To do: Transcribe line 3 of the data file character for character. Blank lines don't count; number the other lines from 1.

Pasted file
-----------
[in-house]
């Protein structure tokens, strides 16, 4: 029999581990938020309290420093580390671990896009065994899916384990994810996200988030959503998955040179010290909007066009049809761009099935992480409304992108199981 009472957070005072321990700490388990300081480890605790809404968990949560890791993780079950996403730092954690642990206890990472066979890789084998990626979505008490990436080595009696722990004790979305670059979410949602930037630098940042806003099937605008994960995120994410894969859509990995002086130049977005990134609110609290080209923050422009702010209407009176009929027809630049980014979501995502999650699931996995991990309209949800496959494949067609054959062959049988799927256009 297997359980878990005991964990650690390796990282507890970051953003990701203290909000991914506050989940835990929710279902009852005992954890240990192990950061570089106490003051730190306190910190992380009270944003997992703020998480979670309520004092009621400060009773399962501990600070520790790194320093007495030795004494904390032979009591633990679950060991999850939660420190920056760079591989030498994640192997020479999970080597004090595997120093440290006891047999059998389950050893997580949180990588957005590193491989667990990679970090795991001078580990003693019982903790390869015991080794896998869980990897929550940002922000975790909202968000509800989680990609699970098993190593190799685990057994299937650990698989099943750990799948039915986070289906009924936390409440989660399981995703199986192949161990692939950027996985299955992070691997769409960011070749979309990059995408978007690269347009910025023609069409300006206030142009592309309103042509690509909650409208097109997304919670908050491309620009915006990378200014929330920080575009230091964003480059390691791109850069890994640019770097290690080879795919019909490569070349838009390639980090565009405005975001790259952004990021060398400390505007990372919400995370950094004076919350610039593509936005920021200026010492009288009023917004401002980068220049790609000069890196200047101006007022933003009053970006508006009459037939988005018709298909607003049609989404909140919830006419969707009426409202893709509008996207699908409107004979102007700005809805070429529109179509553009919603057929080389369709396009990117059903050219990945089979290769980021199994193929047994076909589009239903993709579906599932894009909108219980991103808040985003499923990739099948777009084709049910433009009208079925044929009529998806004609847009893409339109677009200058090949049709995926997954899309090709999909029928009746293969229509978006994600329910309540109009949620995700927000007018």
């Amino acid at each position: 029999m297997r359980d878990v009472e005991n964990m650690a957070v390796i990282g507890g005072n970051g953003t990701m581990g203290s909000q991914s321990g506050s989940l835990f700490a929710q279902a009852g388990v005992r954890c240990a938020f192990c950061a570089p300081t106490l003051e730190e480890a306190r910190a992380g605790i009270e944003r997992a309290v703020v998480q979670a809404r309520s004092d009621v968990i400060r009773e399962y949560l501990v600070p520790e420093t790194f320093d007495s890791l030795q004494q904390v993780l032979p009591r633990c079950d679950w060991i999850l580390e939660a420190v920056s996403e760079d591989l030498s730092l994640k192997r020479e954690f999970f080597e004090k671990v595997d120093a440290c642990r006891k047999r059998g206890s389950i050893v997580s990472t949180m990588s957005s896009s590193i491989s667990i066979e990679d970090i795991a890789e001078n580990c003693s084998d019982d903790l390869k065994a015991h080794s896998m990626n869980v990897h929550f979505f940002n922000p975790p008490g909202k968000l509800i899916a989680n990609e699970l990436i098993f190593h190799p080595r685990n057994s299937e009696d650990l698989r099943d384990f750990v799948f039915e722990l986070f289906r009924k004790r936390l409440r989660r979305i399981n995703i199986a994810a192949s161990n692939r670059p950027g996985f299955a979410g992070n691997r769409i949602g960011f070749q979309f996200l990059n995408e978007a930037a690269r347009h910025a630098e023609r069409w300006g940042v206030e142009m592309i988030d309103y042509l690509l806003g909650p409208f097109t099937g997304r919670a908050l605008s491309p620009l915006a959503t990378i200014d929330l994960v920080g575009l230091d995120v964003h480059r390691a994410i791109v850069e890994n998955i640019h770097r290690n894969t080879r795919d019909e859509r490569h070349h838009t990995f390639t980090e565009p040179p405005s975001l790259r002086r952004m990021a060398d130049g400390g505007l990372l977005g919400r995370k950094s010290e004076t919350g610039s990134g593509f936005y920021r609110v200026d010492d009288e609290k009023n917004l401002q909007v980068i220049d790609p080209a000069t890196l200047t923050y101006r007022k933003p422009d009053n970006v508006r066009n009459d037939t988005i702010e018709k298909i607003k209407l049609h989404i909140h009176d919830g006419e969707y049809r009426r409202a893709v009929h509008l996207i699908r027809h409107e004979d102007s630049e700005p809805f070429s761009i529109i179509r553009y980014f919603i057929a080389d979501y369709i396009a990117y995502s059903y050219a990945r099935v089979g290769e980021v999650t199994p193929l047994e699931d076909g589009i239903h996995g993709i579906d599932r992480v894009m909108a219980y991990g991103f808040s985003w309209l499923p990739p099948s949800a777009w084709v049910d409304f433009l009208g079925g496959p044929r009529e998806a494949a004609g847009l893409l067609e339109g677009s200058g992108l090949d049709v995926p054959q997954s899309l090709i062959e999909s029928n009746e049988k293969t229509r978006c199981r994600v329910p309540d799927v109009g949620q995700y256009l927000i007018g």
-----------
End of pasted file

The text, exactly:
């Amino acid at each position: 029999m297997r359980d878990v009472e005991n964990m650690a957070v390796i990282g507890g005072n970051g953003t990701m581990g203290s909000q991914s321990g506050s989940l835990f700490a929710q279902a009852g388990v005992r954890c240990a938020f192990c950061a570089p300081t106490l003051e730190e480890a306190r910190a992380g605790i009270e944003r997992a309290v703020v998480q979670a809404r309520s004092d009621v968990i400060r009773e399962y949560l501990v600070p520790e420093t790194f320093d007495s890791l030795q004494q904390v993780l032979p009591r633990c079950d679950w060991i999850l580390e939660a420190v920056s996403e760079d591989l030498s730092l994640k192997r020479e954690f999970f080597e004090k671990v595997d120093a440290c642990r006891k047999r059998g206890s389950i050893v997580s990472t949180m990588s957005s896009s590193i491989s667990i066979e990679d970090i795991a890789e001078n580990c003693s084998d019982d903790l390869k065994a015991h080794s896998m990626n869980v990897h929550f979505f940002n922000p975790p008490g909202k968000l509800i899916a989680n990609e699970l990436i098993f190593h190799p080595r685990n057994s299937e009696d650990l698989r099943d384990f750990v799948f039915e722990l986070f289906r009924k004790r936390l409440r989660r979305i399981n995703i199986a994810a192949s161990n692939r670059p950027g996985f299955a979410g992070n691997r769409i949602g960011f070749q979309f996200l990059n995408e978007a930037a690269r347009h910025a630098e023609r069409w300006g940042v206030e142009m592309i988030d309103y042509l690509l806003g909650p409208f097109t099937g997304r919670a908050l605008s491309p620009l915006a959503t990378i200014d929330l994960v920080g575009l230091d995120v964003h480059r390691a994410i791109v850069e890994n998955i640019h770097r290690n894969t080879r795919d019909e859509r490569h070349h838009t990995f390639t980090e565009p040179p405005s975001l790259r002086r952004m990021a060398d130049g400390g505007l990372l977005g919400r995370k950094s010290e004076t919350g610039s990134g593509f936005y920021r609110v200026d010492d009288e609290k009023n917004l401002q909007v980068i220049d790609p080209a000069t890196l200047t923050y101006r007022k933003p422009d009053n970006v508006r066009n009459d037939t988005i702010e018709k298909i607003k209407l049609h989404i909140h009176d919830g006419e969707y049809r009426r409202a893709v009929h509008l996207i699908r027809h409107e004979d102007s630049e700005p809805f070429s761009i529109i179509r553009y980014f919603i057929a080389d979501y369709i396009a990117y995502s059903y050219a990945r099935v089979g290769e980021v999650t199994p193929l047994e699931d076909g589009i239903h996995g993709i579906d599932r992480v894009m909108a219980y991990g991103f808040s985003w309209l499923p990739p099948s949800a777009w084709v049910d409304f433009l009208g079925g496959p044929r009529e998806a494949a004609g847009l893409l067609e339109g677009s200058g992108l090949d049709v995926p054959q997954s899309l090709i062959e999909s029928n009746e049988k293969t229509r978006c199981r994600v329910p309540d799927v109009g949620q995700y256009l927000i007018g």